10. I've tried really hard to be eco-friendly and cover my dough with a towel to rise. It always dries out and acts funky. It works much better when I use plastic wrap (I've tried covering it with a plate, but when the dough rises, the plate does too, and the dough dries out yet again). So the best I can do is just make sure that the plastic wrap covering the bowl of dough is also large enough to cover the bread pans that my loaves will rise in. At least that way, it gets used twice.
11. Any time I make bread with the intention of photographing it so you can see how pretty it is, I have some sort of mishap. If I just make bread without thinking about it, it will turn out beautifully. (I have the same problem with deviled eggs.)
12. Bread slices easier when it is cool - the crust softens some and things are more uniformly stable. Good luck with the wait, though. A serrated knife and a sawing motion, along with patience and practice will get you good results. Usually.
13. You can read recipes all day, read techniques all night, and you still have to just do it. There is no failure - only learning! You will have good loaves, great loaves, and loaves that send you running to the bread outlet to stock your freezer. You will learn what works for you and what doesn't, and I have to believe you'll be glad you became a breadmaker.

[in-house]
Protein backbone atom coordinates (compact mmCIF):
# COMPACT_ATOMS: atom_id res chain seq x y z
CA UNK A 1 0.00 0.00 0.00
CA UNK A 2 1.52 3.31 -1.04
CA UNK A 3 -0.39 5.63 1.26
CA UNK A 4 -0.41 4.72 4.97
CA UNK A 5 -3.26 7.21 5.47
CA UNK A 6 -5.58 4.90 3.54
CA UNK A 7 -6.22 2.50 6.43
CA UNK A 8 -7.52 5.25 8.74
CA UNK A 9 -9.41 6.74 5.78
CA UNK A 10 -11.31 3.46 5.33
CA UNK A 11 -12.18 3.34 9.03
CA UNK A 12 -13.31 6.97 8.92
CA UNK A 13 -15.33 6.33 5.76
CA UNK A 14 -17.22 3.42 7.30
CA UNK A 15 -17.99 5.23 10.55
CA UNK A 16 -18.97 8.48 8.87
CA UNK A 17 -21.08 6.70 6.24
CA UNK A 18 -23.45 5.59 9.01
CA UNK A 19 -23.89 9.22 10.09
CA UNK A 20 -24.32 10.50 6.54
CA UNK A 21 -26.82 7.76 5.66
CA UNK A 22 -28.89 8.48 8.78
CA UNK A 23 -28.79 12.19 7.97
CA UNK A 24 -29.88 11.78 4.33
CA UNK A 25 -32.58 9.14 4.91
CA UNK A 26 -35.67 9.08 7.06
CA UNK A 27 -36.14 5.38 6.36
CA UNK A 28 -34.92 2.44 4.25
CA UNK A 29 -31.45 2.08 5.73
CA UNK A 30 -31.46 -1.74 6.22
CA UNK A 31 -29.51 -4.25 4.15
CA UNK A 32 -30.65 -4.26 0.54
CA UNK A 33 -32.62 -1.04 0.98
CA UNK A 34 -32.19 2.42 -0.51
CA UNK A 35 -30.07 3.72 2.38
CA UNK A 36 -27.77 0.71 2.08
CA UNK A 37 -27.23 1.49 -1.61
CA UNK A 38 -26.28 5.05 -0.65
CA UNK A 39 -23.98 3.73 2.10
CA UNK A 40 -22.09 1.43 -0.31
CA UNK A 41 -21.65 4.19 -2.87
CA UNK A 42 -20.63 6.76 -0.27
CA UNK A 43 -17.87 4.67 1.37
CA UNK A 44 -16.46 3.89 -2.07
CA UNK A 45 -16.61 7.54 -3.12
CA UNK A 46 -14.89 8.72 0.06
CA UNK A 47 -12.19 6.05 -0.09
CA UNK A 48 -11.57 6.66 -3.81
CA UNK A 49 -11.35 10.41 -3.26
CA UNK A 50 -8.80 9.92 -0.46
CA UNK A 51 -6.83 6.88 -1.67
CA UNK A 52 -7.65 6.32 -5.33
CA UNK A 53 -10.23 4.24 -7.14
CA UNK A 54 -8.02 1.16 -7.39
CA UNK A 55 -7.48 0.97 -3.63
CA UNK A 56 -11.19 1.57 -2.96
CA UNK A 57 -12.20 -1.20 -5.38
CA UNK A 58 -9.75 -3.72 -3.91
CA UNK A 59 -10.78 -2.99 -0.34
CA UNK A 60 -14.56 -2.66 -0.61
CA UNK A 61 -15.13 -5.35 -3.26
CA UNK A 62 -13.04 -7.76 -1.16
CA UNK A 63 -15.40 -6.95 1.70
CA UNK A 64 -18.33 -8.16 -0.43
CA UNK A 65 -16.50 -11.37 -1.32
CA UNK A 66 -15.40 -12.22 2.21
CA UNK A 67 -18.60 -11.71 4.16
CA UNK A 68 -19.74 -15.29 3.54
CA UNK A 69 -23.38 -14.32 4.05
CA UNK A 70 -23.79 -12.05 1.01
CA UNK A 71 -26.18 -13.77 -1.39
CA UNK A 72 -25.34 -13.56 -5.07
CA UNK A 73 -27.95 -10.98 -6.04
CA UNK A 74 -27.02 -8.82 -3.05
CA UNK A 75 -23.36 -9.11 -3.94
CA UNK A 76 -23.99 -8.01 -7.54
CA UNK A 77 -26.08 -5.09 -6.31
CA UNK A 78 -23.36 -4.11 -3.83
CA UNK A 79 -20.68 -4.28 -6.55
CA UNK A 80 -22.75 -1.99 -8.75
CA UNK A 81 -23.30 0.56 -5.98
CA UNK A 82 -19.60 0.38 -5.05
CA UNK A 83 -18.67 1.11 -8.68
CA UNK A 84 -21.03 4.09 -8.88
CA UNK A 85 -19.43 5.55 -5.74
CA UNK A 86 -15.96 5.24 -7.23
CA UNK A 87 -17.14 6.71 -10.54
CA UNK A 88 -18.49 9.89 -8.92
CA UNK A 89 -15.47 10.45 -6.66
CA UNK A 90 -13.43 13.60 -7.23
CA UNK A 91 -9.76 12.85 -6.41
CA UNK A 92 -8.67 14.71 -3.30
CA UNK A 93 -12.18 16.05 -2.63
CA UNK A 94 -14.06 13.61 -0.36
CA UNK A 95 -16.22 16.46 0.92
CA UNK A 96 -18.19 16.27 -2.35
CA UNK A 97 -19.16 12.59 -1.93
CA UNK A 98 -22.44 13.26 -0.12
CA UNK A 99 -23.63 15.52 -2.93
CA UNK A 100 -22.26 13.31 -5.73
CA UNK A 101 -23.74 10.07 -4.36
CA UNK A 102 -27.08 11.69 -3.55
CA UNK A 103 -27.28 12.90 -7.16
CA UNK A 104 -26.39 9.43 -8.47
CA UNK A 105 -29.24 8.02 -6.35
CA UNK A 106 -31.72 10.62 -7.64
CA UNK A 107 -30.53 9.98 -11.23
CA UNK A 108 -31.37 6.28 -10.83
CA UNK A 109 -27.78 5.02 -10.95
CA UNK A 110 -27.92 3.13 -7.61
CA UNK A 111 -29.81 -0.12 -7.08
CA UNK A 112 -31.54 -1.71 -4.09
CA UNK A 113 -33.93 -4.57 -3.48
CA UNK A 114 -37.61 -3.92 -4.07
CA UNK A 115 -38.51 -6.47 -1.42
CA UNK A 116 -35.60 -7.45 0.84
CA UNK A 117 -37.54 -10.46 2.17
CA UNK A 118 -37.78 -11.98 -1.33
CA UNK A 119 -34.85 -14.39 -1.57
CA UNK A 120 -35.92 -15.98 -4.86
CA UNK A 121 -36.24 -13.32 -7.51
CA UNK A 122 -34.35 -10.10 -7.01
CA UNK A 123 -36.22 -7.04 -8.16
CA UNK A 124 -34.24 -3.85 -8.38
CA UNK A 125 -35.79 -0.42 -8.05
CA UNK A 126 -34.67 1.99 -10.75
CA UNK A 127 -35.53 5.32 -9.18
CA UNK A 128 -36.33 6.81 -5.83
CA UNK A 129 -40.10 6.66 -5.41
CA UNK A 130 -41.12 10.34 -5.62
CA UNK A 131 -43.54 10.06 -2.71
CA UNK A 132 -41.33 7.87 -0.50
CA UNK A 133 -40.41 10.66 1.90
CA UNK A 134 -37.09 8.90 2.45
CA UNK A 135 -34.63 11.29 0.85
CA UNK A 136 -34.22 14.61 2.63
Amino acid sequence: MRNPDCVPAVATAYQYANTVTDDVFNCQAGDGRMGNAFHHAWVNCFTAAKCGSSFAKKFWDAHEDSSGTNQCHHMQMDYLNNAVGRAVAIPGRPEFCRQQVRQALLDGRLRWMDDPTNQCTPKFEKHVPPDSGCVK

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This is my current recipe. If you have a mill and a ridiculous variety of grains and wheat berries on hand, you might want to try it too!
Ten Things Farm Fresh-Milled Multigrain Bread
1 ½ c. Walton Mixed Grain
1 ½ c. Semolina Wheat
1 c. Hard White Wheat
½ c. Pastry Wheat
½ c. Oat Groats
Mill all of the above on a setting about halfway between bread and pastry. If the grains were not pre-mixed before milling, be sure to stir the flour to combine the different flours.
3 1/2 c. Mill Blend Flour
¼ c. Wheat Gluten
1 c. Unbleached All Purpose Flour
2 c. Warm Water
¼ c. Honey
1 ½ T. Yeast
1 ½ t. Salt
¼ c. Olive Oil
Combine all of the above in the bowl of the mixer, with the flours on the bottom. Set the timer for 10 minutes, and put the mixer on speed 2. Add in additional of the Mill Blend Flour, about ½ cup at a time (smaller increments toward the end) until the dough comes away from the sides. Let the mixer knead the dough until the timer finishes.
Transfer the dough to a lightly greased bowl. Flip the dough, then cover with plastic wrap and let rise until double.
Punch down, and knead the dough to re-distribute the yeast, just a minute or two. Divide into two large loaves, or two medium loaves and 4-6 dinner rolls. Roll as for bread, shape rolls, and place in lightly greased pans and cover to rise. When the dough begins to crest the top of the bread pans, turn oven to 375 degrees.
Place pans of dough in oven once it is pre-heated and bake bread loaves for 25-30 minutes. Because rolls are smaller, watch them for doneness after about 15-20 minutes.
This dough is also good for hot dog and hamburger buns. You may prefer to use 2 c. Unbleached All Purpose Flour for a lighter dough, or you can use the dough as listed above. If you use more of the white flour, use less of the Mill Blend Flour.